NEW YORK -- Joba Rules were made to be broken.
Toronto was threatening in the eighth inning, pulling within two runs and putting two men on. Even though Yankees manager Joe Torre had said Joba Chamberlain was unavailable, the sellout crowd of 54,983 started chanting "We Want Joba!"
Chamberlain jogged in from the bullpen on his 22nd birthday, threw five nasty sliders to strike out Adam Lind, then followed with a perfect ninth inning. With his first major league save, the rookie sensation preserved New York's 7-5 victory over the Blue Jays and Mike Mussina's 250th big league win.
Harlan Chamberlain, the reliever's polio-stricken father, watched from his motorized scooter and remembered back to his newborn son's bassinet at Saint Elizabeth Regional Medical Center in Lincoln, Neb.
"Twenty-two years ago today, I put a glove with a Velcro ball in the palm of the glove," he said. "If that glove could have spelled out the future and said 22 years from today, you'll be in Yankee Stadium, I would have thought that was the furthest thing that could ever happen," he said.
New York, close to clinching its 13th consecutive playoff appearance, pulled within 1½ games of AL East-leading Boston with a week remaining in the regular season. The Yankees overcame a 3-0 deficit and reached 90 wins for the seventh straight year, the third-longest streak in major league history behind the 1947-58 Yankees and 1904-12 Chicago Cubs, according to the Elias Sports Bureau.
Mussina (11-10) won his third straight start since rejoining the rotation; backup catcher Jose Molina had three hits, three RBI, a key tag play and a big pickoff; and Melky Cabrera threw out a runner at the plate for the second straight day, raising his assists total for the season to 16 -- including a major league-leading 14 as a center fielder.
But the electricity was provided by Chamberlain, who has allowed one earned run in 16 appearances since coming up from the minors in early August.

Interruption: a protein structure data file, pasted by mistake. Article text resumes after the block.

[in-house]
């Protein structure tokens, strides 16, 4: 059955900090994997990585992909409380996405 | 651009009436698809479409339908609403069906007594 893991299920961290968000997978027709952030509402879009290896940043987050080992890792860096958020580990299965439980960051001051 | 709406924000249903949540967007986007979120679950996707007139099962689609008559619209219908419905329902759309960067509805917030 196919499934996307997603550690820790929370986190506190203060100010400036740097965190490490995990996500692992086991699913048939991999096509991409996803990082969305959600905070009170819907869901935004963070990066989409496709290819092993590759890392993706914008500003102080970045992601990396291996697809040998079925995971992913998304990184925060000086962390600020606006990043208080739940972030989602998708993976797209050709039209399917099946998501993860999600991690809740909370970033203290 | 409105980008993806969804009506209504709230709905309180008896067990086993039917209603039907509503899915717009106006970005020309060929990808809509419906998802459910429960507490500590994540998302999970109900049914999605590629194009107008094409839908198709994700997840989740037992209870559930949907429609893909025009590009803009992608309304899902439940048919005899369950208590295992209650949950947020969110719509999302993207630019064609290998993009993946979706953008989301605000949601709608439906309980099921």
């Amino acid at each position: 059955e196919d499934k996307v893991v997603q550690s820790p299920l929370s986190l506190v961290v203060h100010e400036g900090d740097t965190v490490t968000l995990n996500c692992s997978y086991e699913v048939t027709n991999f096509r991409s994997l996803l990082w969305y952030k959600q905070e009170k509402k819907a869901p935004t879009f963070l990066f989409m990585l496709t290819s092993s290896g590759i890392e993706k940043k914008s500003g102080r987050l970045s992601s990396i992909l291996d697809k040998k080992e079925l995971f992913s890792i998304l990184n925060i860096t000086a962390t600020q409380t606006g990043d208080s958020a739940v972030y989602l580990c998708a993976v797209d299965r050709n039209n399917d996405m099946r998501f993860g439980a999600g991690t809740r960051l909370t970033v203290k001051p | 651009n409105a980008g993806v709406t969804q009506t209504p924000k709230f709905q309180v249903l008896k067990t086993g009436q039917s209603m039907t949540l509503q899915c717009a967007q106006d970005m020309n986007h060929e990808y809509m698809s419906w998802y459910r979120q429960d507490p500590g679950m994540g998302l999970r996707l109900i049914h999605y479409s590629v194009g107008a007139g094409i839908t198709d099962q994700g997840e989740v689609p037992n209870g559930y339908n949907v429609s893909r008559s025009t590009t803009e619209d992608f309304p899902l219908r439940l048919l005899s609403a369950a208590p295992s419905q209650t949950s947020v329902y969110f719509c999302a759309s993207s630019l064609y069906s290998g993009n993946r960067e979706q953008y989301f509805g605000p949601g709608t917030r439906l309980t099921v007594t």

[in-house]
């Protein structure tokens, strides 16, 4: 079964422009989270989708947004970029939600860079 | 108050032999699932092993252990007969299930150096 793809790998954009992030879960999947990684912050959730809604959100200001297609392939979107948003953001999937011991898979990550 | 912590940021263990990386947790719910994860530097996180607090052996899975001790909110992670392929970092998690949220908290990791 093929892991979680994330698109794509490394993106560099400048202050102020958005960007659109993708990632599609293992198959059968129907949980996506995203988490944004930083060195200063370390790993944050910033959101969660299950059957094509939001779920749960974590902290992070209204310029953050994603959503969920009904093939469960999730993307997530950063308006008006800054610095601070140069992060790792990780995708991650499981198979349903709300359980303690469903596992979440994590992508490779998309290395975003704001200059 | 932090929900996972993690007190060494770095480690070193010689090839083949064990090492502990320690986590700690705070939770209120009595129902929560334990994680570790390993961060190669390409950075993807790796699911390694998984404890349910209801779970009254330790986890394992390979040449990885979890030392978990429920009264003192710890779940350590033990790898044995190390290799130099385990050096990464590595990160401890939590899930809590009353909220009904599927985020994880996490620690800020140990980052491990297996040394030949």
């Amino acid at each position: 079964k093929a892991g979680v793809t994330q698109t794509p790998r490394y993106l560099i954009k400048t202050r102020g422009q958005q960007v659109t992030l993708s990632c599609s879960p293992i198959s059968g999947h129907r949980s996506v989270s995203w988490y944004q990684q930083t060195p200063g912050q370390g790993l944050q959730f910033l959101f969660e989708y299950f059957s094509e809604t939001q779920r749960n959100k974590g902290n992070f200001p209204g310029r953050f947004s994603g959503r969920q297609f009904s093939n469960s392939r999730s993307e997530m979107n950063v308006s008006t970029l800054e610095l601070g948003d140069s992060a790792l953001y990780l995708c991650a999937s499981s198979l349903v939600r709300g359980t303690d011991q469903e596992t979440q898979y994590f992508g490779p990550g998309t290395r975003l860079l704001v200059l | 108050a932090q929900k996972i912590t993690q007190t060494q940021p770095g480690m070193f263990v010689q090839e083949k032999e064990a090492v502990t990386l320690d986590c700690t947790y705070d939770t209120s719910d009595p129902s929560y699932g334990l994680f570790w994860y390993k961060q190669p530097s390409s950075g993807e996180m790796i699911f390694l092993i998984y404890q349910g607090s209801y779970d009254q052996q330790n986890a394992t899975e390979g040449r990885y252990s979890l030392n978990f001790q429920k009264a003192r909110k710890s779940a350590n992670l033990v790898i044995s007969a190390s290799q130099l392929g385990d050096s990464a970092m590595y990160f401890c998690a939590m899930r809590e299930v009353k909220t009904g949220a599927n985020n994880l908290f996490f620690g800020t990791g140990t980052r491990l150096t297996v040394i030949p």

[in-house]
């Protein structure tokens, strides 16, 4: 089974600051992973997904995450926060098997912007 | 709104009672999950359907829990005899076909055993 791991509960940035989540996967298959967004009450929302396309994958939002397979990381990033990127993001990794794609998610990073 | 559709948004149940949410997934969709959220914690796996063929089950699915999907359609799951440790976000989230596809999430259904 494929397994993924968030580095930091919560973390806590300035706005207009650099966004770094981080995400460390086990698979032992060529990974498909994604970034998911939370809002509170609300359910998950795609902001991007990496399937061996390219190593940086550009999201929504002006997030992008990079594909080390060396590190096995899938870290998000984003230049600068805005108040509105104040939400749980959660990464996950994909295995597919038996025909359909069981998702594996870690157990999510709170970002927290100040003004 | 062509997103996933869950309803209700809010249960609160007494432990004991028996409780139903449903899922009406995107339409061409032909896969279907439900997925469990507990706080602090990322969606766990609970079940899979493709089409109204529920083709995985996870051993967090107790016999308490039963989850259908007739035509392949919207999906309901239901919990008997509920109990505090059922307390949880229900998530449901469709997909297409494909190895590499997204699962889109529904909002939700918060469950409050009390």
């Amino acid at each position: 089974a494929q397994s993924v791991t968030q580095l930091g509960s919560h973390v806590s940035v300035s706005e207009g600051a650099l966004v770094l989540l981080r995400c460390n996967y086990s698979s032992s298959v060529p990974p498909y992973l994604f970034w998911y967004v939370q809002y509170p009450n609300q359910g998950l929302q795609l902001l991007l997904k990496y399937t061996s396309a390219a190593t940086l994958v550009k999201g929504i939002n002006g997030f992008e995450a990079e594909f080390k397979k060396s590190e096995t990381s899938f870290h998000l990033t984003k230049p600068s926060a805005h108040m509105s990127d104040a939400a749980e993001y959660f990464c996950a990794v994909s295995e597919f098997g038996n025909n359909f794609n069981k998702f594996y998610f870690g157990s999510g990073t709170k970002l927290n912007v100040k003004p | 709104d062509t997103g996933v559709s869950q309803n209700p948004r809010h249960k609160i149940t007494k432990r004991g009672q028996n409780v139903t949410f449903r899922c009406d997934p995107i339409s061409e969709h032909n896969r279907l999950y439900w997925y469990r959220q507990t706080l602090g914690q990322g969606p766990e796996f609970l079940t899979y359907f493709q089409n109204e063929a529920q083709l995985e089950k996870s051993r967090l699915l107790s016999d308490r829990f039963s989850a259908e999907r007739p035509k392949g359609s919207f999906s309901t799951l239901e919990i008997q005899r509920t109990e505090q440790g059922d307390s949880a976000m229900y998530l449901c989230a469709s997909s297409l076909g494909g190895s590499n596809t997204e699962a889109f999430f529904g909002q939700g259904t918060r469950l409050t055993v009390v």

With a 100 mph fastball and a 92 mph slider that drops at the plate like an Olympic diver, he's been unhittable most days. The Yankees have babied him -- the Joba Rules stated he could only enter at the start of innings, he could warm up only once and that he would get at least one day off for every inning he threw. It was as if New York had an elixir it didn't want to dispense too frequently.
He had gone two innings and 30 pitches Friday night. But before Sunday's game, Torre spoke with general manager Brian Cashman and pitching instructor Nardi Contreras to clarify the amendments they all discussed during a conference call Friday.
So rather than bring in Mariano Rivera for the third straight day, Torre got permission to break the Joba Rules -- or rather, set new ones. Starting now, depending on pitch count, Chamberlain can be used in back-to-back games.
"It was great to get that opportunity and to show that I can come back," Chamberlain said. "It's doing me good for situations to where we maybe need to give Mariano a break."
Under Torre, the Yankees have burned out relievers such as Jeff Nelson, Tanyon Sturtze and Scott Proctor. Chamberlain was a starter in the minors, and the Yankees project he'll be a starter next year.
Hence, the restrictions -- which have become so well known in New York that "Joba Rules" T-shirts are on sale.
"We're on the move with this thing. A lot of it is going to be judged on pitch count, and the days off will vary," Torre said. "He just keeps his wits about him. I told him when I shook his hand at the end, I said, `You grew a little bit more today."'
Chamberlain struck out two in the ninth to raise his total to 31 in 21 2/3 innings. He got the game ball and planned to give it to his father, who has a bookcase in his garage that will be moved to the living room to give the ball a proper display.
New York won for the 14th time in 17 games, remained 5½ games ahead of Detroit in the wild-card race and lowered its magic number for clinching a playoff spot to two.
Molina, starting after Jorge Posada caught consecutive extra-inning games, singled in the Yankees' first run in a three-run second that tied the score 3-all. He picked off Alex Rios at first base in the third with a perfect snap throw, then got credit for the tag in the fourth, when John McDonald singled up the middle with two outs and Gregg Zaun tried to score from second.
Cabrera's throw was slightly off line and Molina swiped his glove at the sliding Zaun, whose helmet tumbled off. Plate umpire Derryl Cousins called Zaun out -- replays were inconclusive.
"I don't think he tagged me," Zaun said, "and I know I touched home plate. Derryl thought he did tag me."
New York took a 6-3 lead in the fifth against Dustin McGowan (11-10) on RBI singles by Robinson Cano, Doug Mientkiewicz and Molina, who added an RBI double in the seventh off Josh Banks that made it 7-5.
"He was the difference," Toronto manager John Gibbons said.
- Mussina allowed three runs and seven hits in seven innings, improving to 23-11 against Toronto.
- Stairs reached 20 homers for the sixth time, the first since 2003 with Pittsburgh.